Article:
The China Study: Startling Implications for Diet, Weight Loss and Long-Term Health
Pros: lots of great, well-explained research; engaging voice
Cons: if you’ve read his more recent books, you’ll know some of this
What is the healthiest diet for people to eat has been a question confounding many people of affluent societies for a very long time and the most popular books are those promising a quick-fix (fad) diet. Perpetually overweight and obese people keep hoping to become youthfully slender by the fastest means possible, believing that then they’ll be healthy and more successful or attractive. Unfortunately, though, they soon go off the complicated, often very strict and time-consuming diet and gain back what they lost and much more. Brilliant biochemist T. Colin Campbell of Cornell University explains why this happens and what we must do to stimulate long-lasting weight loss in a healthy, easy way in all of his books, starting with 2006’s The China Study: Startling Implications For Diet, Weight Loss and Long-Term Health.
Let me cut to the chase (how did that saying get started/?). It’s not a particularly fashionable diet promising quick weight loss and many medical doctors assume their very sick patients won’t be interested in it, even though there are hundreds of unambiguous clinical studies published in the prestigious medical journals over the decades about its life-saving benefits. It’s a whole foods, plant-based diet that threatens the status quo and terrifies those in the drug, medical, and agriculture industries if it would become well-known how it prevents and reverses the diseases of affluent societies where too much animal protein and fat is consumed. This means heart disease, most cancer, diabetes, autoimmune diseases, obesity and more. If more people ate more plant protein instead of highly-processed foods and animal protein, many less people would be sick and in need of doctors and drugs.
But the media prefers to keep us confused and eating for the health of those above-mentioned industries rather than us. Campbell started out about five decades ago now buying the claims of those industries. He grew up on a Virginia dairy farm and got his education with the intention of helping malnourished people to get more animal protein in their diet, but when he studied peanuts and their carcinogenic fungus in separate studies, he began to realize that much more study was warranted before he could explain his surprising findings. His expertise developed with working with government committees that bowed down to industry, with over seventy grant-years of peer-reviewed research funding and 100 research papers (at that time), and the China (and Taiwan) Study where he teamed up with the best of China’s nutritional researchers, hundreds of medical assistants and dozens of labs on four continents as well as his lab and graduate students.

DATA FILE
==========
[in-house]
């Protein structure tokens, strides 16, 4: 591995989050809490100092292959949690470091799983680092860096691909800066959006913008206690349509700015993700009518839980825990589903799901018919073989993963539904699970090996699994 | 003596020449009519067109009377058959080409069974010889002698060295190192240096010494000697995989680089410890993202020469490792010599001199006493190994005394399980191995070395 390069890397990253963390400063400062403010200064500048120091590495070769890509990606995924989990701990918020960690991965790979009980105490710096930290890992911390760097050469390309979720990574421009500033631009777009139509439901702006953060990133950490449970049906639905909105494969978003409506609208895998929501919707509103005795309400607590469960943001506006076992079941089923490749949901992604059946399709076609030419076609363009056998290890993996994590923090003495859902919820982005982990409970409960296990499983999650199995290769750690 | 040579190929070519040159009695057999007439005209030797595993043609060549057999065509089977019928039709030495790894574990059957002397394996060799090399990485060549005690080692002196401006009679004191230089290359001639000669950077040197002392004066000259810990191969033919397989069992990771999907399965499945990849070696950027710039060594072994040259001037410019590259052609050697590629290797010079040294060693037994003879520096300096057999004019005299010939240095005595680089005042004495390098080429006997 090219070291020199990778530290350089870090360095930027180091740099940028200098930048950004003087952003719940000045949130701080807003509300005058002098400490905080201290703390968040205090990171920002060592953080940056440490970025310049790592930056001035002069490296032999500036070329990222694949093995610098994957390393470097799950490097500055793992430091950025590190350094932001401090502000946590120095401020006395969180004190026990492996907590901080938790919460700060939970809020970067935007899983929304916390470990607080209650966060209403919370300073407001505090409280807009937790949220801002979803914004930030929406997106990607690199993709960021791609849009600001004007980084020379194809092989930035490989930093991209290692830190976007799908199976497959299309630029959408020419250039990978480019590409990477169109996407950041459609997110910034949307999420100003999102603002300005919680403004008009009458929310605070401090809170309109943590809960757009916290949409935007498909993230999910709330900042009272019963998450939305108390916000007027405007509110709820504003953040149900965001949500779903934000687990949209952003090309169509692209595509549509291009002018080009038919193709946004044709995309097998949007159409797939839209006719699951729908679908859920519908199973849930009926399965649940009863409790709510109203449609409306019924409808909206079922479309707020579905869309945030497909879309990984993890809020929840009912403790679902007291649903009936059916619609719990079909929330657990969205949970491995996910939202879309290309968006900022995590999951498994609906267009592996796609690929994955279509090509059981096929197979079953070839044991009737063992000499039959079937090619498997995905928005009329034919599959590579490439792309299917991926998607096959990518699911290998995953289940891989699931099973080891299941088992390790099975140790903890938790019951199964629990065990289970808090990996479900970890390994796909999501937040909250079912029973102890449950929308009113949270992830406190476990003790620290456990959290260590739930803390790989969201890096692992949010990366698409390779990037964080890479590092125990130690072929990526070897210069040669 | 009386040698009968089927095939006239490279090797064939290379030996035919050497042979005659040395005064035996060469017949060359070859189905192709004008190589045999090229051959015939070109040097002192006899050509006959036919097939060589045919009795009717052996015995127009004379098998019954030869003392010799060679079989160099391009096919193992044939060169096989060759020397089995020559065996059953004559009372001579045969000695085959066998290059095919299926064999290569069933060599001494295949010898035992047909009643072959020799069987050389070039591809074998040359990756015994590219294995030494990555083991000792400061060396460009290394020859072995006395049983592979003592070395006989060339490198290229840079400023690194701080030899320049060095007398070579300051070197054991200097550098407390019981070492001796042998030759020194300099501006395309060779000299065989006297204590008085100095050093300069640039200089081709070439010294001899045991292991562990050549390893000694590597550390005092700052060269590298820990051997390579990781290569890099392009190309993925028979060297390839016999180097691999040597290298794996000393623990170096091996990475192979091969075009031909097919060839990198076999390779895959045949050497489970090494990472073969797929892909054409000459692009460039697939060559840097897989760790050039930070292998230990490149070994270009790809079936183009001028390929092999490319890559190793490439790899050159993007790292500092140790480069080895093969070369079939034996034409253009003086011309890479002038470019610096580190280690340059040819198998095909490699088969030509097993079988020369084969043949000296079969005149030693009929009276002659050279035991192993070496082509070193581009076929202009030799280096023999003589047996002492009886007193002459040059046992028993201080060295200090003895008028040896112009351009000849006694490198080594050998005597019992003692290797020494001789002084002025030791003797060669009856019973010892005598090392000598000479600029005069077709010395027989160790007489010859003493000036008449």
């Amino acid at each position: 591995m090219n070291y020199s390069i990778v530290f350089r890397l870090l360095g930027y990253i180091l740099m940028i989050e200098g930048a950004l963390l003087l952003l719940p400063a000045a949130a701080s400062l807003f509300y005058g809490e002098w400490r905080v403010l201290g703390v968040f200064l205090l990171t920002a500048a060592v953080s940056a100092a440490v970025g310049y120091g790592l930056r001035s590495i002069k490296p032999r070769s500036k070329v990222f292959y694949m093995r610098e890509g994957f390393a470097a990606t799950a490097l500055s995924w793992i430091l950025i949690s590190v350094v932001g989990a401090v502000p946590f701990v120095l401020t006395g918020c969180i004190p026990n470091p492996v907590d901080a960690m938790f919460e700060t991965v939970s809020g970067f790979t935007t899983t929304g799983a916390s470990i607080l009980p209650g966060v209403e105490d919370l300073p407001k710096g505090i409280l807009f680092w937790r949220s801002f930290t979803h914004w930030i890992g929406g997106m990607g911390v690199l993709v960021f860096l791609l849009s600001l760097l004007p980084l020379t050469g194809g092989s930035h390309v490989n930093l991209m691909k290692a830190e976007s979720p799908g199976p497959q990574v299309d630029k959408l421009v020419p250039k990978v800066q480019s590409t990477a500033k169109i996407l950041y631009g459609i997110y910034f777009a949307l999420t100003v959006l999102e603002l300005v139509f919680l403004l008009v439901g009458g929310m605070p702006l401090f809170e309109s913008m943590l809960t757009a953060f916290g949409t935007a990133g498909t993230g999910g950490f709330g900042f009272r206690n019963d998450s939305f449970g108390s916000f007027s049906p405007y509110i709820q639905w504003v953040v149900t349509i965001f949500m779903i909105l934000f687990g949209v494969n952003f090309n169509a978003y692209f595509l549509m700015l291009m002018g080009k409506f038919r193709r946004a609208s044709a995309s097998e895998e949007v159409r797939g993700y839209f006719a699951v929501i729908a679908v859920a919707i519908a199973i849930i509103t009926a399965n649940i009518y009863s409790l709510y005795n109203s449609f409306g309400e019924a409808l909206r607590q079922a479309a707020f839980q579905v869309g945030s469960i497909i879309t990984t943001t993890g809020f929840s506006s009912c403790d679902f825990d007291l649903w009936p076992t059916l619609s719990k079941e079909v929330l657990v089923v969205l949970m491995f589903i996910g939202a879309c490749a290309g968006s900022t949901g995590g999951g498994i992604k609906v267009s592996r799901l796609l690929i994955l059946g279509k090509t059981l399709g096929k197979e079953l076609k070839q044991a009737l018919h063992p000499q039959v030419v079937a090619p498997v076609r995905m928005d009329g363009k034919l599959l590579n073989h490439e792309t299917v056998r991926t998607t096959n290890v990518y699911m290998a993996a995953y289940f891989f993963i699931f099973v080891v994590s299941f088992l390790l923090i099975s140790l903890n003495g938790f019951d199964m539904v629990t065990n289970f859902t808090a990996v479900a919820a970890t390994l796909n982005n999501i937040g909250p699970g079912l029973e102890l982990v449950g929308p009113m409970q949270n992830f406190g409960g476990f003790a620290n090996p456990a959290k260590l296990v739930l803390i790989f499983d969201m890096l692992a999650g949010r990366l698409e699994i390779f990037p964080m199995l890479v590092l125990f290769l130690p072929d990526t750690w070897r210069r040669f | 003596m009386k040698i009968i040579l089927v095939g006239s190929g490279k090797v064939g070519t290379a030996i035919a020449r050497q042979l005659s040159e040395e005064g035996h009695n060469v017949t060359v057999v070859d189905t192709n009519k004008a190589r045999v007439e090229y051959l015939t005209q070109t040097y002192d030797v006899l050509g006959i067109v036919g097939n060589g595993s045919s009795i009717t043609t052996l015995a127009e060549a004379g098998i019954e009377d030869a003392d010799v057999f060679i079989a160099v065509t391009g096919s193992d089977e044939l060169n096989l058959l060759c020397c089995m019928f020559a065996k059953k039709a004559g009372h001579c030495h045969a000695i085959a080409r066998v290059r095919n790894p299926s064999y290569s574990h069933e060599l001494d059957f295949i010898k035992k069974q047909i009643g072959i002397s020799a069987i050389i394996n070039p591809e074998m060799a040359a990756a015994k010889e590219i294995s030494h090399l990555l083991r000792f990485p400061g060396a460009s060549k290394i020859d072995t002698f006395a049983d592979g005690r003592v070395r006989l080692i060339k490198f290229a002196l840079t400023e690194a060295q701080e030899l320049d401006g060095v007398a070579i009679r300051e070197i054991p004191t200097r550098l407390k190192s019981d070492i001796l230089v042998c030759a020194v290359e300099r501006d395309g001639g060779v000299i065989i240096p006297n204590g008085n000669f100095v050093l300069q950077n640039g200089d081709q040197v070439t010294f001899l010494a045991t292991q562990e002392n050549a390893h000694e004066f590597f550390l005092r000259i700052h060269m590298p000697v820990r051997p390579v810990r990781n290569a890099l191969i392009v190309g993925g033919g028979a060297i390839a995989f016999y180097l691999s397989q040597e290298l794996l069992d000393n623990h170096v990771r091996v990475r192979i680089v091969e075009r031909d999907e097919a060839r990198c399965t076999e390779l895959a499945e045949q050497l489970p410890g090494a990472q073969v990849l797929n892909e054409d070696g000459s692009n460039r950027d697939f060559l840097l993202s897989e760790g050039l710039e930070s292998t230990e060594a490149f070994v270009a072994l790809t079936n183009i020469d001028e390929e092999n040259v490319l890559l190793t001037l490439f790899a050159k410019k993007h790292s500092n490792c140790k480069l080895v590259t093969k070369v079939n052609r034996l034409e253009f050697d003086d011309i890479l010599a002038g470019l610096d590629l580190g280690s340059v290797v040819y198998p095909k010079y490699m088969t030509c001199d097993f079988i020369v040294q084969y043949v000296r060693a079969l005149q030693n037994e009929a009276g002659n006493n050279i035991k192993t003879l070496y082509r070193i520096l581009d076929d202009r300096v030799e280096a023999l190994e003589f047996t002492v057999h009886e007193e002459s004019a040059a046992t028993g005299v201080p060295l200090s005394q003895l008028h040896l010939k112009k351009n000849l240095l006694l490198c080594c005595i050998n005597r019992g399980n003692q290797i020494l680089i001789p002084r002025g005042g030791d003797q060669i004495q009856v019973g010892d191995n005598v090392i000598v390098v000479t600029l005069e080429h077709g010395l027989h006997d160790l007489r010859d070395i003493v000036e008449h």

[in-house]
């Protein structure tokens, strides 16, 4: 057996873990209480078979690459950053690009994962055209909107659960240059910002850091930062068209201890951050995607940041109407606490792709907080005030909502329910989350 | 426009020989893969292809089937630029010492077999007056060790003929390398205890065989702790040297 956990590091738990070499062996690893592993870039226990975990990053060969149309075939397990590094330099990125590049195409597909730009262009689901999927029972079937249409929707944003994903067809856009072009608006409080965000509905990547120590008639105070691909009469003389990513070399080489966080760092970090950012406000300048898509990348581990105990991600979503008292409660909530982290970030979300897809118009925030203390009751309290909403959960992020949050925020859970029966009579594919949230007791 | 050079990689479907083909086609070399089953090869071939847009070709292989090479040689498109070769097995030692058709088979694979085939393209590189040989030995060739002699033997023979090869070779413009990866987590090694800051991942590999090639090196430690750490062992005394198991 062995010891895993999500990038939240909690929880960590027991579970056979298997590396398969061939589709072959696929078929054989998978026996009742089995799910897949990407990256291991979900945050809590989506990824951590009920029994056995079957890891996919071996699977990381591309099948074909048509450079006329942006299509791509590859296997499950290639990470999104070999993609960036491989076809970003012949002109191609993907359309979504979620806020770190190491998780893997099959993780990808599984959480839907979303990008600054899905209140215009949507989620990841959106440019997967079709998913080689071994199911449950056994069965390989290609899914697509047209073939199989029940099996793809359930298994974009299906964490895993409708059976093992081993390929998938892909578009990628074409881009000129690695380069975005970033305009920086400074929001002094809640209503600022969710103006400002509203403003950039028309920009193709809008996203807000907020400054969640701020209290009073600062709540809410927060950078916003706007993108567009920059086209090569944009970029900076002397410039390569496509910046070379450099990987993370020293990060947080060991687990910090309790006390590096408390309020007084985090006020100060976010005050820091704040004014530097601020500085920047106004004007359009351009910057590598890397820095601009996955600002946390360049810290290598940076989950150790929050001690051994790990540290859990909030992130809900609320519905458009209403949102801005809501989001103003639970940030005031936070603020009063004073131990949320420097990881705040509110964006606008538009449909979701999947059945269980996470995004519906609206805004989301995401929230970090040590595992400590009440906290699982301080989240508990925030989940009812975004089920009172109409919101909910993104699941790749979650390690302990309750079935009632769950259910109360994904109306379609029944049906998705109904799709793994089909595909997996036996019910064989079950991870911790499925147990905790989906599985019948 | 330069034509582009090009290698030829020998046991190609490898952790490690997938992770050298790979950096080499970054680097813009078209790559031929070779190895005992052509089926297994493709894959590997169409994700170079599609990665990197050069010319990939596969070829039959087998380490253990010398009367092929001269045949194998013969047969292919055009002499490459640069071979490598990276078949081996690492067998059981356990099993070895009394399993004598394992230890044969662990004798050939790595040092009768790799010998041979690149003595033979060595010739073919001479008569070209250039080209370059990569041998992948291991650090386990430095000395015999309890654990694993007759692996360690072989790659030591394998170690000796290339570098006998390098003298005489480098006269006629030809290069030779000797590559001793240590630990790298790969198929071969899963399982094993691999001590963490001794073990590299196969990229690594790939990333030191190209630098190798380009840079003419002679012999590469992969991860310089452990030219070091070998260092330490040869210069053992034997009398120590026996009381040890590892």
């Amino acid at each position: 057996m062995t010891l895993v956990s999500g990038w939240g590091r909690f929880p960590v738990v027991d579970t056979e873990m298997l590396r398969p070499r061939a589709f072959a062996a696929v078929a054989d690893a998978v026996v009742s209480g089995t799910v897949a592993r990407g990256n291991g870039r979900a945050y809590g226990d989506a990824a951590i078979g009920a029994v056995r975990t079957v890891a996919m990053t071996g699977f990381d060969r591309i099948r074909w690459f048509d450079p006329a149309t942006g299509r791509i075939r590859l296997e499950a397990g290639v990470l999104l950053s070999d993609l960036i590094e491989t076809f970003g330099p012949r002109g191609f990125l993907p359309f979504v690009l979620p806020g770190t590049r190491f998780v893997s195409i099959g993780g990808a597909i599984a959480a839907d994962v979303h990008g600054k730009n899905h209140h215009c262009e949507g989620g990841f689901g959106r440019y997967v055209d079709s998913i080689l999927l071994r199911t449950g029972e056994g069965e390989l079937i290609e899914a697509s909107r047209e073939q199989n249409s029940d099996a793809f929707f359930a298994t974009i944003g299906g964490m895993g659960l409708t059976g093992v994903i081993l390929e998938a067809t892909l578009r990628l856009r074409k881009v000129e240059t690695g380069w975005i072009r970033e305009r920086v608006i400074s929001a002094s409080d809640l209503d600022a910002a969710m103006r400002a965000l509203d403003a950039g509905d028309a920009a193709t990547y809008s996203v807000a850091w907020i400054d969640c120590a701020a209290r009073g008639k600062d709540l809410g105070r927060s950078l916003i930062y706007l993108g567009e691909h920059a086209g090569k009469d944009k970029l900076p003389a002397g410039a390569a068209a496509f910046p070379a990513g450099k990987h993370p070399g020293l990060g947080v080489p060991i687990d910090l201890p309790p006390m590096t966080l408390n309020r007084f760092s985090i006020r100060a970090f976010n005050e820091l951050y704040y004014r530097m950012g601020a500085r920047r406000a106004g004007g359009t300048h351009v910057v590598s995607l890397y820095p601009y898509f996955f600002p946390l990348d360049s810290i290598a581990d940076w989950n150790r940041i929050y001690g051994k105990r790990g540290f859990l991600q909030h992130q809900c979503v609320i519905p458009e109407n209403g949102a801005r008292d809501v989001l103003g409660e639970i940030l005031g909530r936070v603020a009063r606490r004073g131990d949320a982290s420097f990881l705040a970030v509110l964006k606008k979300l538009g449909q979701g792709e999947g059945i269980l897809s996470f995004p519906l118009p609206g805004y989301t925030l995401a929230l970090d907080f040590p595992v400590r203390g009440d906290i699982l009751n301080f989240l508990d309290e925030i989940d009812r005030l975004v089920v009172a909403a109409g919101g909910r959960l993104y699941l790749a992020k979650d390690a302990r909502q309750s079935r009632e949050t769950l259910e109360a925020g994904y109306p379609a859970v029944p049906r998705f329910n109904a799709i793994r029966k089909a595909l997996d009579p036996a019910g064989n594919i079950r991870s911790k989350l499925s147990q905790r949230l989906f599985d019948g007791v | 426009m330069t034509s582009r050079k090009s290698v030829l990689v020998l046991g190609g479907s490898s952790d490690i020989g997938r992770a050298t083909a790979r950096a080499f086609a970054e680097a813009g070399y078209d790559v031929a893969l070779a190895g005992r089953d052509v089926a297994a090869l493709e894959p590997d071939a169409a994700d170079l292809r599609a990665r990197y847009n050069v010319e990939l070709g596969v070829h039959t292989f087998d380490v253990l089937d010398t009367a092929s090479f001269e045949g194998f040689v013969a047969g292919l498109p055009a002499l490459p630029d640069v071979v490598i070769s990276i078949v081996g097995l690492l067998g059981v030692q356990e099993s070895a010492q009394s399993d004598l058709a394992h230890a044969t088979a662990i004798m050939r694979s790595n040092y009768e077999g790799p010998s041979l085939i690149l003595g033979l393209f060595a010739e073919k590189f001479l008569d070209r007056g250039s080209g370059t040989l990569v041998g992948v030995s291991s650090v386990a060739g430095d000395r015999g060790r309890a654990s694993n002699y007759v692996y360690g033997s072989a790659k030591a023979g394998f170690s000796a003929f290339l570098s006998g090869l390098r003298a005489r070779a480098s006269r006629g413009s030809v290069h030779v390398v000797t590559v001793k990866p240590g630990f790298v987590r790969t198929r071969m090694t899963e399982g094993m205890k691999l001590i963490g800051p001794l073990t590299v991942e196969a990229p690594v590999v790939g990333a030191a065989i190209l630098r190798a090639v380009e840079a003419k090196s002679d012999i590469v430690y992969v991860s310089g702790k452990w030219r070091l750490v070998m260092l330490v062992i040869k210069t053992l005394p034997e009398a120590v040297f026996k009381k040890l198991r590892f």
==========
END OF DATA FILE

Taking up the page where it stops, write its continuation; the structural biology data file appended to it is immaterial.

Campbell, you may have guessed, has been fighting the status quo for decades, but in the beginning he did use his wits as well as his technical prowess to survive. He talks in detail about what goes on behind the scenes as he’s participated in or led government committees charged with determining public health policy and it’s pretty juicy at times. The China Study was billed as the most comprehensive study of nutrition ever conducted and it probably still remains that. Since the mostly rural Chinese ate mostly plant protein and no dairy, they provided excellent data on the role of nutrition in regards to our health. The very large and long study resulted in the graphs you’ll see where the laziest Chinese are compared to the typical Americans and still they had the health advantage.
The China Study goes on from that study and its findings to many others conducted in America that were flawed for many reasons, such as not being much different or at all different from the typical American diet, and some conducted by American doctors who did studies using diets very similar to Campbell’s with their patients. Caldwell Esselstyn and John McDougall are a couple of them and I’ve read great books by both. I read Campbell’s more recent books, Whole: Rethinking the Science of Nutrition and The Low-Carb Fraud, but while he consistently advocates a whole foods, plant-based diet as consistent as all the findings from studies he conducted on protein in the lab and with human or animal subjects,
I learned much that was fascinating. In the final Appendix of this big book I was still learning, in particular that Vitamin D will only help us fight diseases if a certain D metabolite is able to be called out of storage to the kidney and that requires a non-acidic environment that plant eaters enjoy. I guarantee that this brilliant biochemist will change the way you think about nutrition and your diet.
To paraphrase Campbell: our health comes down to three things – breakfast, lunch and dinner. You can stay healthy eating lots of plant protein in its natural form. Check it out!